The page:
Pop culture obsessives writing for the pop culture obsessed.

Judge reduces damages in “Blurred Lines” lawsuit, names T.I. responsible

Even though “Blurred Lines” has been replaced as “song of the summer” a couple of times since its debut in 2013, it lives on in small-town car stereos—and courtrooms. The song’s producer and interpreter (Pharrell Williams and Robin Thicke, respectively) have spent the last two years defending themselves in court against a lawsuit brought by Marvin Gaye’s family, alleging that they’d ripped off the late singer’s “Got To Give It Up.” The Gayes also went after EMI (who settled out of court), Universal Music Group, Interscope, and reality-TV family man Clifford “T.I.” Harris Jr. in their suit.

In March of this year, a jury found in favor of the Gaye family to the tune of $7.3 million, an amount that included both damages and a cut of the song’s profits. The defendants could finally move on: Williams probably started by throwing out his copy of Live At The London Palladium, and Thicke disappeared for a while after releasing a creepy album, only to reappear in full dick mode.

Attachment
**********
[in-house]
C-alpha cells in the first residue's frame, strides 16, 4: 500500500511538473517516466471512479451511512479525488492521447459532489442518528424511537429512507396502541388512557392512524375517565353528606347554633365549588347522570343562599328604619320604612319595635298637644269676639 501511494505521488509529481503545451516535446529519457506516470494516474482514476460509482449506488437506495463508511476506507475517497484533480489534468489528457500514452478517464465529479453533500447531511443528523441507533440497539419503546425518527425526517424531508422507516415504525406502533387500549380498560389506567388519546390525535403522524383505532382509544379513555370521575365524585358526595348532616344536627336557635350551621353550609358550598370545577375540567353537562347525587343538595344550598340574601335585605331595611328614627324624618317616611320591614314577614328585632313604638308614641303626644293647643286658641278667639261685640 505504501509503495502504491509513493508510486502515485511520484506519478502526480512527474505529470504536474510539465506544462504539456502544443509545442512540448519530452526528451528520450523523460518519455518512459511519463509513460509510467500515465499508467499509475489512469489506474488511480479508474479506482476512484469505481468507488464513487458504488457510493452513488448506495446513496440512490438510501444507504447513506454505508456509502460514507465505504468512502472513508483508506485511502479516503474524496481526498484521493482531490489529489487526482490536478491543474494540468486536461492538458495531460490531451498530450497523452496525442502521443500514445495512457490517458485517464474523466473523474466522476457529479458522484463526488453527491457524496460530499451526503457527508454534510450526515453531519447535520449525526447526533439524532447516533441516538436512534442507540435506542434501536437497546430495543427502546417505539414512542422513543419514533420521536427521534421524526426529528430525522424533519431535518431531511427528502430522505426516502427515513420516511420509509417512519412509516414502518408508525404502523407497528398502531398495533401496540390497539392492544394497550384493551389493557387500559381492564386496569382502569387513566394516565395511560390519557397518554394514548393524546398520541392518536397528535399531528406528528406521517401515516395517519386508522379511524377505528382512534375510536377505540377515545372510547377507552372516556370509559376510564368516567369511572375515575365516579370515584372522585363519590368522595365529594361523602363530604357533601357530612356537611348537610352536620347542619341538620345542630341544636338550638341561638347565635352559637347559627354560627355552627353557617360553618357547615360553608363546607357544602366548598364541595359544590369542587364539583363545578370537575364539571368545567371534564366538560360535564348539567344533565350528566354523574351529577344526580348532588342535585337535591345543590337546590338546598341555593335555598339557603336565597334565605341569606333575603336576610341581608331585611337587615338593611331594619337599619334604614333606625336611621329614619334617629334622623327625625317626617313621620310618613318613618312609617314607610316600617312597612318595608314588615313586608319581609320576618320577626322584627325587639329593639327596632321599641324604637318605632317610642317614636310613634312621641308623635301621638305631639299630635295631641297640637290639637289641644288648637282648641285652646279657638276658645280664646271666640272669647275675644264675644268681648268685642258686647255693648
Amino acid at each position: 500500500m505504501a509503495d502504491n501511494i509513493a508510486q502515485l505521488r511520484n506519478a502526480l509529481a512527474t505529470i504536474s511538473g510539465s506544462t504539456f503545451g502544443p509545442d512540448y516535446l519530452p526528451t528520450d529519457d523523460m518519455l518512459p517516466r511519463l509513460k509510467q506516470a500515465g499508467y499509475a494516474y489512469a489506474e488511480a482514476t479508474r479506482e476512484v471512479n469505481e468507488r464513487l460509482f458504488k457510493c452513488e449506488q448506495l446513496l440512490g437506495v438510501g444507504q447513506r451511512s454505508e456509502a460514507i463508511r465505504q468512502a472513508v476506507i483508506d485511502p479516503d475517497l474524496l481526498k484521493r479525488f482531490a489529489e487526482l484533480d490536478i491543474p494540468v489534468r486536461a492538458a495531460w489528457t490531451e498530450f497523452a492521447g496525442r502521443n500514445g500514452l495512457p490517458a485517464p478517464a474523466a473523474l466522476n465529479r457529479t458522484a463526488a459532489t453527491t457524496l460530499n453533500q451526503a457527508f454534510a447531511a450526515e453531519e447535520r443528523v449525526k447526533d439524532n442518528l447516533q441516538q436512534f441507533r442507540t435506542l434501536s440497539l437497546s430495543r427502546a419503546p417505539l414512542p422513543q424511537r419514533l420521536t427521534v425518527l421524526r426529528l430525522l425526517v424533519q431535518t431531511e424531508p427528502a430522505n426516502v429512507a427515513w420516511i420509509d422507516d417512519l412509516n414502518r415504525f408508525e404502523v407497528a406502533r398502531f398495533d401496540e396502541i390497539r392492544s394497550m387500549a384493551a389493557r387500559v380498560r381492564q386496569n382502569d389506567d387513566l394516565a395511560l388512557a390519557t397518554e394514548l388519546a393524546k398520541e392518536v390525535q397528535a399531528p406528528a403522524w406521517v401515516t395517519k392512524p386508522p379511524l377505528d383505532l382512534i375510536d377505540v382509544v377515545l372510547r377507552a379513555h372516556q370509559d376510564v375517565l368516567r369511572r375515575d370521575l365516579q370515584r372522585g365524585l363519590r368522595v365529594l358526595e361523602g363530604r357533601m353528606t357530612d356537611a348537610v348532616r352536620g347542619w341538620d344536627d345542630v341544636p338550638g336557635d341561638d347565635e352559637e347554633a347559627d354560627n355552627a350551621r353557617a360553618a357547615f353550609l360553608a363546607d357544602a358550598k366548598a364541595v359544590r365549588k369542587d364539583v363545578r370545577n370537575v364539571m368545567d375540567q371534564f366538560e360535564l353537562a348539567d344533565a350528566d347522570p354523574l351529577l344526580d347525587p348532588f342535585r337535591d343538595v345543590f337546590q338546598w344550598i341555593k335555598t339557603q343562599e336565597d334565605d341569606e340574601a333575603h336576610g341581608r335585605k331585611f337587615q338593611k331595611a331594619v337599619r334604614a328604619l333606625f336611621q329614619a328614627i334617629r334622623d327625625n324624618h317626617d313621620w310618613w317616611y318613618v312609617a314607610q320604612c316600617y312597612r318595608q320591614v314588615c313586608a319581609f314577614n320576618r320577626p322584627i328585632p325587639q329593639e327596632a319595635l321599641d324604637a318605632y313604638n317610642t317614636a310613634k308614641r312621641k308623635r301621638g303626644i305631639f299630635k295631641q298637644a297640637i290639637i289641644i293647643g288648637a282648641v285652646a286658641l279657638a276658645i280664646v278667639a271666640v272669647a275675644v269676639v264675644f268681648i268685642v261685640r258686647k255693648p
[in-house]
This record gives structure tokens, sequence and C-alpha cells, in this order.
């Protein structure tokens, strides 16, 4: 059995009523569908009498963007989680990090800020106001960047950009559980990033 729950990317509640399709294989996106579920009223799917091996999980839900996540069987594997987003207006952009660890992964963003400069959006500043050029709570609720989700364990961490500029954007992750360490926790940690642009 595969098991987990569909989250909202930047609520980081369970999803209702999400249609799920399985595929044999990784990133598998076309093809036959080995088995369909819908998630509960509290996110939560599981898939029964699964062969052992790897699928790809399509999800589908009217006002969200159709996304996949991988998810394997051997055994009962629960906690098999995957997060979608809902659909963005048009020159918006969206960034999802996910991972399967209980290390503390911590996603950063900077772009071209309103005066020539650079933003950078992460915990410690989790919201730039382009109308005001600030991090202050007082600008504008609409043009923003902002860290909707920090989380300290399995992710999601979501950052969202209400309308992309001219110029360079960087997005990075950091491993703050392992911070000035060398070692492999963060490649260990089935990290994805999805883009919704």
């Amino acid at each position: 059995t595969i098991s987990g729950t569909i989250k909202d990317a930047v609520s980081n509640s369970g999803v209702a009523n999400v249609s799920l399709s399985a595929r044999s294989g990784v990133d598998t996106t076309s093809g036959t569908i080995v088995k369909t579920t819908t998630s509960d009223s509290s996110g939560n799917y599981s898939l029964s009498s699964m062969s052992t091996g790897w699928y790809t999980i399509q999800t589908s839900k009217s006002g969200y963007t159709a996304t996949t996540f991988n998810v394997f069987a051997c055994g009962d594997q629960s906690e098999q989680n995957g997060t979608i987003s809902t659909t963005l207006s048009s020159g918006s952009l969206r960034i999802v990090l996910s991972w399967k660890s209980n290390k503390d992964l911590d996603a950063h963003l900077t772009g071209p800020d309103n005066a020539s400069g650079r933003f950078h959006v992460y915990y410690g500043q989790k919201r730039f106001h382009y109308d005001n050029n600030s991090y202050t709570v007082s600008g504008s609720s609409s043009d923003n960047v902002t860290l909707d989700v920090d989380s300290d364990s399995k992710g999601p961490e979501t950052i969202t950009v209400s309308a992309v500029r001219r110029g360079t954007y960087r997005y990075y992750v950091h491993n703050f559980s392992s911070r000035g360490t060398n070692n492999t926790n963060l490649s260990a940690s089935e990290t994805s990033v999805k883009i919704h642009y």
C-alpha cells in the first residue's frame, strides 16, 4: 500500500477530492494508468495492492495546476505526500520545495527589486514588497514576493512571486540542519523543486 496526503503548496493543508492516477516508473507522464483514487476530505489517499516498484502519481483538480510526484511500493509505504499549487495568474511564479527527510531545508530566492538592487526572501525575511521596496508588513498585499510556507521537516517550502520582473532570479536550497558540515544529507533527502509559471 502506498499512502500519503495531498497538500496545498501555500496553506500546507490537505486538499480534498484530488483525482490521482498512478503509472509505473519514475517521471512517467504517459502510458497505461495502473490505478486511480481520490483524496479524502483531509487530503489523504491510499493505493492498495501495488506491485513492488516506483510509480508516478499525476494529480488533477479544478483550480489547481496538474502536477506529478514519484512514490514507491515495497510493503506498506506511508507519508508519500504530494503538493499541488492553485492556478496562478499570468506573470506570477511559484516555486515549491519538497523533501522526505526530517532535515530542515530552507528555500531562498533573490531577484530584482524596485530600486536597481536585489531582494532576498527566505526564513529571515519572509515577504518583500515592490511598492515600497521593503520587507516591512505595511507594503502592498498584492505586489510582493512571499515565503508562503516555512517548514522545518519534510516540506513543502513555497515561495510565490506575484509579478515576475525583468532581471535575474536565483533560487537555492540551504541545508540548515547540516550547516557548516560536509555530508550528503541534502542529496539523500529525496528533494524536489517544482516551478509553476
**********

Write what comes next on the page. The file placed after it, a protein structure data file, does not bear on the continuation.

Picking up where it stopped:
But just as we thought we’d reached the end of the debate on just how much inspiration you can take from (and how much credit you have to give) your idols, the federal judge who oversaw the lawsuit shaved a few ounces off of the Gaye family’s pound of flesh. While preserving the jury verdict, U.S. District Judge John Kronstadt reduced the amount of damages to just $3.2 million. The Hollywood Reporter has published the judge’s 56-page decision, in which Kronstadt also made a little jab at Williams by finding that the jury had severely overestimated the profits he had earned from his “homage.”

Kronstadt’s remix of the jury decision also denied the Gaye family’s injunction to have “Blurred Lines” removed from distribution. But he did give them a 50 percent ongoing royalty rate, just in case all of these litigious goings-on have revived interest in the song. He also found that UMG, Interscope, and T.I. were all copyright infringers, which means the rapper’s Ant-Man money will be spent contributing to the awarded judgment.

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